Joani Ascher said...

Hmmm. I guess I took it for granted that people universally had show and tell, which they start in pre-school here, as a background. It is, in some ways, an easy introduction into public speaking. But don't worry about it if you didn't do it as a child--it doesn't automatically make those who have experienced it know how to "Show, don't tell" in writing.

LaVerne St. George said...

I had lots of "show and tell" practice in elementary school, but it took a long time to translate that to the "Show, Don't Tell" of writing. I finally started to get a handle on it when a fellow writer asked, "What does the emotion LOOK like?" I tell you I hate you, but what behavior, what facial expressions, what tone of voice completely reinforces what I told you? I like a book by Ann Hood called "Creating Character Emotions". She takes each emotion and presents examples of how to "show" it.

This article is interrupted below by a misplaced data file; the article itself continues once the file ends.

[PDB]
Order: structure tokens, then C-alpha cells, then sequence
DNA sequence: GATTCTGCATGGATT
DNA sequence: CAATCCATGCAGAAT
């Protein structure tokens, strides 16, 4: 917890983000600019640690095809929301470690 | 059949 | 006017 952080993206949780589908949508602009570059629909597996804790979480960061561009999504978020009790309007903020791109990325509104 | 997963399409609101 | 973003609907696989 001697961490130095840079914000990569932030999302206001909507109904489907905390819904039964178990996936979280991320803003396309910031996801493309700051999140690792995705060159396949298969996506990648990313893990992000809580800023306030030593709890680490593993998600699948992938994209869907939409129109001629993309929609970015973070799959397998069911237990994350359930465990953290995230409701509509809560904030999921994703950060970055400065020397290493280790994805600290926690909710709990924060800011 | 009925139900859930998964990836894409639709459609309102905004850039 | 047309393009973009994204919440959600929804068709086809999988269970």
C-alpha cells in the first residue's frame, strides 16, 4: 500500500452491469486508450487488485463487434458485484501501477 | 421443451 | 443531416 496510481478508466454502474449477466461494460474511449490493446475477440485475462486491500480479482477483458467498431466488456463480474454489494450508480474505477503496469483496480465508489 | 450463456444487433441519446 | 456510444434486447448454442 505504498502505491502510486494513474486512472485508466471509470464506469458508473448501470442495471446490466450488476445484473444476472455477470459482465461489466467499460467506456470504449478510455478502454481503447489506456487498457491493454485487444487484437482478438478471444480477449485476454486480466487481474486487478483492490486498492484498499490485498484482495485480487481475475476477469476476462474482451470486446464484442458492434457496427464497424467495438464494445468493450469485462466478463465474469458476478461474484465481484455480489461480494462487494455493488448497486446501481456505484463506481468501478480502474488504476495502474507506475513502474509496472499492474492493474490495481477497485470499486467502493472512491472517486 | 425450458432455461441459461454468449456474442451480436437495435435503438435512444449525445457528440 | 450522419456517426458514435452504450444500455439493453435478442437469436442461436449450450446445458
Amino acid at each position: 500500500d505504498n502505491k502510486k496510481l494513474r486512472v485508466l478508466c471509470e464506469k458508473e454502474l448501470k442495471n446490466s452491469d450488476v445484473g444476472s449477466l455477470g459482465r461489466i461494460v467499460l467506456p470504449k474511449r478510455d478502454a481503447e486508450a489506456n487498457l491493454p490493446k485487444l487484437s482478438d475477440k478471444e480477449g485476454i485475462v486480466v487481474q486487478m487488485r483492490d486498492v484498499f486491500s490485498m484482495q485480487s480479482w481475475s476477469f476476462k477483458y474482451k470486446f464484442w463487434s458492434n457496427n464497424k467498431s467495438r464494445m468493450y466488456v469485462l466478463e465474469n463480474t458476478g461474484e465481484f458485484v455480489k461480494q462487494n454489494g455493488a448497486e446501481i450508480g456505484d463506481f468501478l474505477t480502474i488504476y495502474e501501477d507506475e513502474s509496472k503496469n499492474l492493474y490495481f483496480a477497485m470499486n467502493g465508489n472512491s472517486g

By the way, I loved the box idea, Joani. I think it would work well as a reality check for writers. Then giving the flip side, the creative joy, the excitement of characters, would be an interesting presentation. Hm-m-m.

Carol Hutchens said...

As a former high school teacher, I admire you for volunteering for your friend's class. High schoolers are a hard audience.

Your show and tell box might not have blown them away...but it was a great tool for a reality check. Like the idea.

Joani Ascher said...

I'm even crazier than you think. I agreed to do three periods next week at the local high school, no agenda, just be in the library. Luckily, my children are long out of the school, so there's no danger of embarrassing them, just me. Maybe I should bring the box.